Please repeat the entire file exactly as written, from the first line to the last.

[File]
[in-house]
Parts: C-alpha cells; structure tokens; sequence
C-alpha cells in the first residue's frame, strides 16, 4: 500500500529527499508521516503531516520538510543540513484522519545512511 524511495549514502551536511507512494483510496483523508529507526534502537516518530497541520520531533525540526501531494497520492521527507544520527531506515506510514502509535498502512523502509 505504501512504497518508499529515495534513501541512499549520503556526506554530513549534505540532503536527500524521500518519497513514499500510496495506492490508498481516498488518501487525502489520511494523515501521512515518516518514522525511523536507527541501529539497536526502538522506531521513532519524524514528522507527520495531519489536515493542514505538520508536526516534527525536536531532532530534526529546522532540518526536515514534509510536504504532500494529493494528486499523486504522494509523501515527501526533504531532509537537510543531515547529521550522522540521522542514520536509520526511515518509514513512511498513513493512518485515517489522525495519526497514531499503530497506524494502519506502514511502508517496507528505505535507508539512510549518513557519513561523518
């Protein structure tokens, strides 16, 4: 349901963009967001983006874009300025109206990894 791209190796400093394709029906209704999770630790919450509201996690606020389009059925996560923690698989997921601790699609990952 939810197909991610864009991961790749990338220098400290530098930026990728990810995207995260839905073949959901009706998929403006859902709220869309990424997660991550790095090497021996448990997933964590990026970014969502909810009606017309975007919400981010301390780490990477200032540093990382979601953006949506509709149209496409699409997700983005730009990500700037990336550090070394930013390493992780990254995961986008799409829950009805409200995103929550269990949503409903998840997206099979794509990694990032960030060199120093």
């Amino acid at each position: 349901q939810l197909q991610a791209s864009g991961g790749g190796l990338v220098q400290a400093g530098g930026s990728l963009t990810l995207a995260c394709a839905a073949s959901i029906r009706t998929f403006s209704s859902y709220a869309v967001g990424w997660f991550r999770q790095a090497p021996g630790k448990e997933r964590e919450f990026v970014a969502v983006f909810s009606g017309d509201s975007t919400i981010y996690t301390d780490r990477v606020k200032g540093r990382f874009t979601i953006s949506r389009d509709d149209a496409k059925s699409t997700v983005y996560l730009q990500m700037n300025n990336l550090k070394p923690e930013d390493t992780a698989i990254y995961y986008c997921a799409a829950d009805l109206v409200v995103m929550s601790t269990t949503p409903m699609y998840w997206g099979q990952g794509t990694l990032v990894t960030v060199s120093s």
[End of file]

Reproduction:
[in-house]
Parts: C-alpha cells; structure tokens; sequence
C-alpha cells in the first residue's frame, strides 16, 4: 500500500529527499508521516503531516520538510543540513484522519545512511 524511495549514502551536511507512494483510496483523508529507526534502537516518530497541520520531533525540526501531494497520492521527507544520527531506515506510514502509535498502512523502509 505504501512504497518508499529515495534513501541512499549520503556526506554530513549534505540532503536527500524521500518519497513514499500510496495506492490508498481516498488518501487525502489520511494523515501521512515518516518514522525511523536507527541501529539497536526502538522506531521513532519524524514528522507527520495531519489536515493542514505538520508536526516534527525536536531532532530534526529546522532540518526536515514534509510536504504532500494529493494528486499523486504522494509523501515527501526533504531532509537537510543531515547529521550522522540521522542514520536509520526511515518509514513512511498513513493512518485515517489522525495519526497514531499503530497506524494502519506502514511502508517496507528505505535507508539512510549518513557519513561523518
């Protein structure tokens, strides 16, 4: 349901963009967001983006874009300025109206990894 791209190796400093394709029906209704999770630790919450509201996690606020389009059925996560923690698989997921601790699609990952 939810197909991610864009991961790749990338220098400290530098930026990728990810995207995260839905073949959901009706998929403006859902709220869309990424997660991550790095090497021996448990997933964590990026970014969502909810009606017309975007919400981010301390780490990477200032540093990382979601953006949506509709149209496409699409997700983005730009990500700037990336550090070394930013390493992780990254995961986008799409829950009805409200995103929550269990949503409903998840997206099979794509990694990032960030060199120093």
């Amino acid at each position: 349901q939810l197909q991610a791209s864009g991961g790749g190796l990338v220098q400290a400093g530098g930026s990728l963009t990810l995207a995260c394709a839905a073949s959901i029906r009706t998929f403006s209704s859902y709220a869309v967001g990424w997660f991550r999770q790095a090497p021996g630790k448990e997933r964590e919450f990026v970014a969502v983006f909810s009606g017309d509201s975007t919400i981010y996690t301390d780490r990477v606020k200032g540093r990382f874009t979601i953006s949506r389009d509709d149209a496409k059925s699409t997700v983005y996560l730009q990500m700037n300025n990336l550090k070394p923690e930013d390493t992780a698989i990254y995961y986008c997921a799409a829950d009805l109206v409200v995103m929550s601790t269990t949503p409903m699609y998840w997206g099979q990952g794509t990694l990032v990894t960030v060199s120093s």